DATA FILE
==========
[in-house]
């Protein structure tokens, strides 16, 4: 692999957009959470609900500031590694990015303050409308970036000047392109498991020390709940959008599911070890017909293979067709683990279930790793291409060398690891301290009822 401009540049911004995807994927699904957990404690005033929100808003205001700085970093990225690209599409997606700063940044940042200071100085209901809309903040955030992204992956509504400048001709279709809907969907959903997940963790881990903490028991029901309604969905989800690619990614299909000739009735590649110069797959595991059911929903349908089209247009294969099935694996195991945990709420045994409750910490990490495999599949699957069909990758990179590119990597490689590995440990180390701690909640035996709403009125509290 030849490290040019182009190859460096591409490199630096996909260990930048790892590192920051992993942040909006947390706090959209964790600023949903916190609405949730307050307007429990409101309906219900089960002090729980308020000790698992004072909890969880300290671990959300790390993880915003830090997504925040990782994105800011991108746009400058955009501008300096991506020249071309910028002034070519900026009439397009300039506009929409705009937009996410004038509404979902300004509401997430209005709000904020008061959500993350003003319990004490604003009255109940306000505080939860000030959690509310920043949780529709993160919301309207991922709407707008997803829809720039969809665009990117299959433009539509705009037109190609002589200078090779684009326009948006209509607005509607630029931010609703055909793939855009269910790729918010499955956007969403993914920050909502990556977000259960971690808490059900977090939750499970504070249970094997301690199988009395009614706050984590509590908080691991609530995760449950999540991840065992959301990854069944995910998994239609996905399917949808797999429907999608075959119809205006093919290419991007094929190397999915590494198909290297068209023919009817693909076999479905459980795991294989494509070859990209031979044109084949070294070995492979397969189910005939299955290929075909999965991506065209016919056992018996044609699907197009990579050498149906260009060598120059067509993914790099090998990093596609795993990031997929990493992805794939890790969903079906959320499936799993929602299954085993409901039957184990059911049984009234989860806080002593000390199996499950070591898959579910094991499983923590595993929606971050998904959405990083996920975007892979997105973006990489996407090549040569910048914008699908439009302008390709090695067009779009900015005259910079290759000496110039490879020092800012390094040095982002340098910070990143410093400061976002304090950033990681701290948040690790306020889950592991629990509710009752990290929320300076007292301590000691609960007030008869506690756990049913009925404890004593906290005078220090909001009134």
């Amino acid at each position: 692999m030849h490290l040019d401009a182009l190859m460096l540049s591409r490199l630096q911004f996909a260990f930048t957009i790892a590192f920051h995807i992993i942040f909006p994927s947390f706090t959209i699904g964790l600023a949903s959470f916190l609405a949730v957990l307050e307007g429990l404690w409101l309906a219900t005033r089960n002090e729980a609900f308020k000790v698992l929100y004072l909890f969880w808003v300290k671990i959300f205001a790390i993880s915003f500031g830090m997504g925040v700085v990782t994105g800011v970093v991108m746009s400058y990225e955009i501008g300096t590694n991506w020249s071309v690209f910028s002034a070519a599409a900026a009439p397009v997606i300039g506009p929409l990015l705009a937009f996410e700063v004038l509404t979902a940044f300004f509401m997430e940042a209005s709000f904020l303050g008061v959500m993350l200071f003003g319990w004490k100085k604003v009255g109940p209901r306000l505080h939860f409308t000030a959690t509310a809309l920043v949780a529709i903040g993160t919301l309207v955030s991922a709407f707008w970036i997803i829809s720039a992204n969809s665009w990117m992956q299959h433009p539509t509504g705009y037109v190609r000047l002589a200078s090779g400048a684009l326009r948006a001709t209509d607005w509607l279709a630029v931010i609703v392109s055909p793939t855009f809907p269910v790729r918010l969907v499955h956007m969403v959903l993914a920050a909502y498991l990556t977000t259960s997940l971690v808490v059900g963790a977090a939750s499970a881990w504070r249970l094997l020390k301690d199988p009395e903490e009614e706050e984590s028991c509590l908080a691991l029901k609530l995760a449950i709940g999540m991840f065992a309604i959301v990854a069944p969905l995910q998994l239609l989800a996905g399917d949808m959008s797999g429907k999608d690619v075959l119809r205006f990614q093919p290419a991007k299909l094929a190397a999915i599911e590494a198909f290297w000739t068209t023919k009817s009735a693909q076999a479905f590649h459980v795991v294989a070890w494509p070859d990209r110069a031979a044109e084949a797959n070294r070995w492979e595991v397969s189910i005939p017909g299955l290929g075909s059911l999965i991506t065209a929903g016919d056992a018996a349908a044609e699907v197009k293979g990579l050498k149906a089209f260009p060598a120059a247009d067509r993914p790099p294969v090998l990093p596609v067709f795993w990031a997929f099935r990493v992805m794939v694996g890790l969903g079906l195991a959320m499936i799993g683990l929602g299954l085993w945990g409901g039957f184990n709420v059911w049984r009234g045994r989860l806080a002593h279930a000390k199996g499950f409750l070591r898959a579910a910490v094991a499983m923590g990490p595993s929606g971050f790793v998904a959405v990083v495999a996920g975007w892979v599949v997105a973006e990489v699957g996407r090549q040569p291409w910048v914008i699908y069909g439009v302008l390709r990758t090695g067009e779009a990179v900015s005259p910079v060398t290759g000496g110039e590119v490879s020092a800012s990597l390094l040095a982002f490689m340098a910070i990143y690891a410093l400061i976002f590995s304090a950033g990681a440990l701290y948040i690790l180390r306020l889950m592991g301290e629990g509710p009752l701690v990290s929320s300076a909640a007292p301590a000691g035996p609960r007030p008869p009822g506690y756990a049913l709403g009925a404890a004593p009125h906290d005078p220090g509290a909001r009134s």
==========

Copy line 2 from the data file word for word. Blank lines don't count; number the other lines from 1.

């Protein structure tokens, strides 16, 4: 692999957009959470609900500031590694990015303050409308970036000047392109498991020390709940959008599911070890017909293979067709683990279930790793291409060398690891301290009822 401009540049911004995807994927699904957990404690005033929100808003205001700085970093990225690209599409997606700063940044940042200071100085209901809309903040955030992204992956509504400048001709279709809907969907959903997940963790881990903490028991029901309604969905989800690619990614299909000739009735590649110069797959595991059911929903349908089209247009294969099935694996195991945990709420045994409750910490990490495999599949699957069909990758990179590119990597490689590995440990180390701690909640035996709403009125509290 030849490290040019182009190859460096591409490199630096996909260990930048790892590192920051992993942040909006947390706090959209964790600023949903916190609405949730307050307007429990409101309906219900089960002090729980308020000790698992004072909890969880300290671990959300790390993880915003830090997504925040990782994105800011991108746009400058955009501008300096991506020249071309910028002034070519900026009439397009300039506009929409705009937009996410004038509404979902300004509401997430209005709000904020008061959500993350003003319990004490604003009255109940306000505080939860000030959690509310920043949780529709993160919301309207991922709407707008997803829809720039969809665009990117299959433009539509705009037109190609002589200078090779684009326009948006209509607005509607630029931010609703055909793939855009269910790729918010499955956007969403993914920050909502990556977000259960971690808490059900977090939750499970504070249970094997301690199988009395009614706050984590509590908080691991609530995760449950999540991840065992959301990854069944995910998994239609996905399917949808797999429907999608075959119809205006093919290419991007094929190397999915590494198909290297068209023919009817693909076999479905459980795991294989494509070859990209031979044109084949070294070995492979397969189910005939299955290929075909999965991506065209016919056992018996044609699907197009990579050498149906260009060598120059067509993914790099090998990093596609795993990031997929990493992805794939890790969903079906959320499936799993929602299954085993409901039957184990059911049984009234989860806080002593000390199996499950070591898959579910094991499983923590595993929606971050998904959405990083996920975007892979997105973006990489996407090549040569910048914008699908439009302008390709090695067009779009900015005259910079290759000496110039490879020092800012390094040095982002340098910070990143410093400061976002304090950033990681701290948040690790306020889950592991629990509710009752990290929320300076007292301590000691609960007030008869506690756990049913009925404890004593906290005078220090909001009134």